Elements of Fantasy is a feature I host here at FaerieFits. Periodically, there’s a book that puts the spotlight on a particularly interesting element of fantasy, and I like to explore it more in-depth. Sometimes I’ll pull on some history, other times I’ll explore variations on a similar theme. These will all be different!
I love, love, LOVE retellings! Seriously, they are the best and they make my insides go ooey gooey because I love seeing how these traditional tales that everyone knows can be transformed into something new and exciting and unique. And somehow, most of these still manage to give a sense of suspense even though we all know (theoretically) what’s going to HAPPEN!
Anywhoo … There are different kinds of retellings, and I’ve done my best to classify a few for you below. Enjoy!
Time period change
You take fairy tale from lore and plop it into a completely different time period, where the morals and social issues are bound to be different, right? But you craft NEW morals and NEW social issues around it and, you know what, The Brothers Grimm are timeless, people. Timeless.
The best example of this. Ever. Not only does Marissa Meyer transplant ONE Grimm fairy tale into the future with a cyborg and lunar people and whatnot, but she does this with FOUR of them. And they all WORK TOGETHER and it is BEAUTIFUL. And if you haven’t read these yet, you ABSOLUTELY SHOULD.
These are always fun. Largely historical retellings, you replace a traditionally male character with a female or vice versa. I LOVE this because it really challenges some of the gender norms.
A perfect example of this, a female Vlad the Impaler is honestly the last thing anyone might expect. This book is heavy on the history, but I LOVED it.
There’s always a REASON that the evil witch became the evil witch*. These kinds of retellings create the backstory for us, giving us the explanation on how things “really” went down before the original tale takes place.
A retelling of how the Queen of Hearts became the Queen of Hearts. And, perhaps more importantly, how she became so fixated on her “Off with their heads!” catch-phrase.
*At this point, you might be wondering why my description references the Wizard of Oz, but my example is from Alice in Wonderland. Don’t judge me. I can be inconsistent if I want to be.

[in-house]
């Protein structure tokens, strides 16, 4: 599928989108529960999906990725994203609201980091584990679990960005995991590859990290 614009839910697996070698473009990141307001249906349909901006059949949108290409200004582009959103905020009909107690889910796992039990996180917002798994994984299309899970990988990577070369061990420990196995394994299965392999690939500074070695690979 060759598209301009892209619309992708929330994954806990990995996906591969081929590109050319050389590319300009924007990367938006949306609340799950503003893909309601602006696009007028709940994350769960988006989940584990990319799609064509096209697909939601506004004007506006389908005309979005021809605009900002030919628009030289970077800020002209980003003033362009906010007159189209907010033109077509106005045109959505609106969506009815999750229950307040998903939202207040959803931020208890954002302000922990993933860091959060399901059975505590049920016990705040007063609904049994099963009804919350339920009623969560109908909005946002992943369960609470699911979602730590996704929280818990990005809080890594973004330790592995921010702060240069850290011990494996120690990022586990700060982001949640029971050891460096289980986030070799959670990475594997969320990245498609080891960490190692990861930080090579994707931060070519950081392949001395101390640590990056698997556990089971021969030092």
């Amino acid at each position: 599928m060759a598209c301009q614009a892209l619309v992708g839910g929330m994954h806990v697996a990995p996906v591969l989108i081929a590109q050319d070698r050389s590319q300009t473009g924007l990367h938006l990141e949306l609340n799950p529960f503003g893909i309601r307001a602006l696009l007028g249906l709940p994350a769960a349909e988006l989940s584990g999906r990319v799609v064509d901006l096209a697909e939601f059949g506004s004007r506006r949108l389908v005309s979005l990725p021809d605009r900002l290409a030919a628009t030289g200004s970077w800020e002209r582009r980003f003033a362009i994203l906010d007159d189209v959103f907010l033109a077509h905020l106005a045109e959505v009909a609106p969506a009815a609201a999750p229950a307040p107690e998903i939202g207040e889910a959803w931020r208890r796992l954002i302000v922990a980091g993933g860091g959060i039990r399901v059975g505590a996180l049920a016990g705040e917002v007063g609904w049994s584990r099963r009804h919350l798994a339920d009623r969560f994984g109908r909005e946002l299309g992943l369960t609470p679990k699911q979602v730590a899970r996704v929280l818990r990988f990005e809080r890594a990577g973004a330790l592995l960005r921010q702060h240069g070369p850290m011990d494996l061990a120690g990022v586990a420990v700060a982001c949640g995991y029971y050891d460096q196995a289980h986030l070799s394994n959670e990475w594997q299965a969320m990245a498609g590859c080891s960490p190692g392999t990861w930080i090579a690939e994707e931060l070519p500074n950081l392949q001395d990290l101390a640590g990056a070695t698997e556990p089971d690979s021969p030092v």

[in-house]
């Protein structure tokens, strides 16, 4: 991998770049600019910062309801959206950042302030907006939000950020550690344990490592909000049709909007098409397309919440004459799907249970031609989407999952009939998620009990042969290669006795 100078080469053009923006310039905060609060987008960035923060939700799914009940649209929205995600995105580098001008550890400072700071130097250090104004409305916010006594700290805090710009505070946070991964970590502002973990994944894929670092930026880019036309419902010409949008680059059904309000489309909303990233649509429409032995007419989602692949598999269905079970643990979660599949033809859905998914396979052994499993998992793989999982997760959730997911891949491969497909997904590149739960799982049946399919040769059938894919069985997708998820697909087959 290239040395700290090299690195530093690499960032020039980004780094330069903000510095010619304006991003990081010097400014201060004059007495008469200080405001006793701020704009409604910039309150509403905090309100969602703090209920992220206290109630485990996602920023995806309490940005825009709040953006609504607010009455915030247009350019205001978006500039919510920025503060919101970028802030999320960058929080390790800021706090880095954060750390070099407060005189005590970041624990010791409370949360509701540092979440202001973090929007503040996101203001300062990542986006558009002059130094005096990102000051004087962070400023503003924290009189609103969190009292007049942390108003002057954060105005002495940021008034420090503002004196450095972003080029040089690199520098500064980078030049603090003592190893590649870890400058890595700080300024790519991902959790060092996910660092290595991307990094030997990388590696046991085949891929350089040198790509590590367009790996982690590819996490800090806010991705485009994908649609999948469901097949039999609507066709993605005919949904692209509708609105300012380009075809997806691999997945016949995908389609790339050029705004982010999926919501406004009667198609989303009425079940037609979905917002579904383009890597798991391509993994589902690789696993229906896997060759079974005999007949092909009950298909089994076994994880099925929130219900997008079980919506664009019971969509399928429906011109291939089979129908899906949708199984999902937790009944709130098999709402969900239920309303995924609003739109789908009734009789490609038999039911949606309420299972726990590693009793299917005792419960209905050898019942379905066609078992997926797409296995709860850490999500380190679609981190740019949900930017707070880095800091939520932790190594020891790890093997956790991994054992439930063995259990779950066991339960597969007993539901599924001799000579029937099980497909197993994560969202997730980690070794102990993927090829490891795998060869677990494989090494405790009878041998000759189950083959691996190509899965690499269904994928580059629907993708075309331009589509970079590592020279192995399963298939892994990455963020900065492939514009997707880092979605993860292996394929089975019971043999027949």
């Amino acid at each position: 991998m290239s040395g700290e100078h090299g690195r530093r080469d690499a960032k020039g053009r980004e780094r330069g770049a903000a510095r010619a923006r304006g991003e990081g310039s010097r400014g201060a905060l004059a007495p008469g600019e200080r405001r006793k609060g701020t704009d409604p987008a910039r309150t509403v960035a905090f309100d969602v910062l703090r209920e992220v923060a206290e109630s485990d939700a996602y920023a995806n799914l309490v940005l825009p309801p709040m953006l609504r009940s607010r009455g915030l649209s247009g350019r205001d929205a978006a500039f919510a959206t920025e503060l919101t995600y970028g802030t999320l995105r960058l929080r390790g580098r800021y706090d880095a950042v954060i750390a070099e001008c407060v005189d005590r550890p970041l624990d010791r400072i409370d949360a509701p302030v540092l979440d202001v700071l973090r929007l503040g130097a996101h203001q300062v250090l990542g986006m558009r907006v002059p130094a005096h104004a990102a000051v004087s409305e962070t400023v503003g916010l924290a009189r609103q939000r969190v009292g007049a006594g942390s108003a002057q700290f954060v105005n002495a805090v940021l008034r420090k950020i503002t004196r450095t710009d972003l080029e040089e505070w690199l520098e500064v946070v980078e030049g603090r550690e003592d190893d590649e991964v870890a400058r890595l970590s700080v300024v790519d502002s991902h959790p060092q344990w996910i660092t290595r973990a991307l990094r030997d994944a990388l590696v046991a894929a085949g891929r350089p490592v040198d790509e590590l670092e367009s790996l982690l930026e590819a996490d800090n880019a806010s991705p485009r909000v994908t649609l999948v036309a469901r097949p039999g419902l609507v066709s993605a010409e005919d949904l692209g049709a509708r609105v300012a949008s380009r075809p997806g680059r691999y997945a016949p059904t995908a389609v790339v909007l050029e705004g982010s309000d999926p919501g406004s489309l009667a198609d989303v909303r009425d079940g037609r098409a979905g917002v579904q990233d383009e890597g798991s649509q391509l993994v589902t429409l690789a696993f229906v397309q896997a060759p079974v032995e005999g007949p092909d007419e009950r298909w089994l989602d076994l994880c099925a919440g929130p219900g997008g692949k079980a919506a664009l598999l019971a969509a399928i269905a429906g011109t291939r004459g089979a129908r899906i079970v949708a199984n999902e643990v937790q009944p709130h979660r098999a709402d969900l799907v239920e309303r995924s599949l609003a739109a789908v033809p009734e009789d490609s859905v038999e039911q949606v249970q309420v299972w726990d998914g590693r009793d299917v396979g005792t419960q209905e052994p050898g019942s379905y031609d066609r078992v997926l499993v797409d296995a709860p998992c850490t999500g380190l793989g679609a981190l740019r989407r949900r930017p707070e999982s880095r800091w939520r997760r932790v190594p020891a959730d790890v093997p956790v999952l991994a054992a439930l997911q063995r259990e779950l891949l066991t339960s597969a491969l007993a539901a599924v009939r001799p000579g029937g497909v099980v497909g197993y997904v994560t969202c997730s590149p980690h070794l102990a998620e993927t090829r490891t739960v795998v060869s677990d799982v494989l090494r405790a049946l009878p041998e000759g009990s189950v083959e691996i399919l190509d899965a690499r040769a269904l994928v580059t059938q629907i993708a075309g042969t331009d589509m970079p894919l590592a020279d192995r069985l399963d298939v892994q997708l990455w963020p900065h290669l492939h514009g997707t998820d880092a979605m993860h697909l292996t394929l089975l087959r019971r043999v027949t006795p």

The “Happy Ending” Retelling
Ha. “Happy Ending” is in quotes, because, let’s be honest, we all know that Happily Ever After doesn’t happen. At least, I’m assuming you’re cynical like I am. We’re all
mad cynical here.** These kinds of retellings take place after the traditional tale has ended and tell us what REALLY happens afterwards.
So what actually happened after Dorothy killed the evil witch? Well … This might not be what L. Frank Baum had in mind when he originally crafted The Wizard of Oz, but it certainly does make for an interesting twist!
**Yes, yes, this time I switched the references. I’m going from Alice in Wonderland back tot he Wizard of Oz. This was not intentional. DO NOT JUDGE!
Same Plot, Different World
Some retellings stick to being fairly traditional, at least at the outset. But there’s a LOT you can accomplish just by having some spectacular world-building and unique characters. There are always twists, of course, but you can stay pretty true to the original tale in this format.
A retelling of Beauty and the Beast, this retelling captures all of the strange discomfort that Beauty and the Beast is meant to evoke. But the world is completely unique and SO much fun to explore.
All right, so technically all of these are re-interpretations. But there are some that set out to debunk the traditional tales. The original author may have gotten a few things “wrong,” and so these authors go about getting the facts straight.
Set in the modern day, we learn some interesting explanations for what really went down when Alice went to Wonderland. And we get caught up in some seriously manipulated situations. That I quite enjoyed.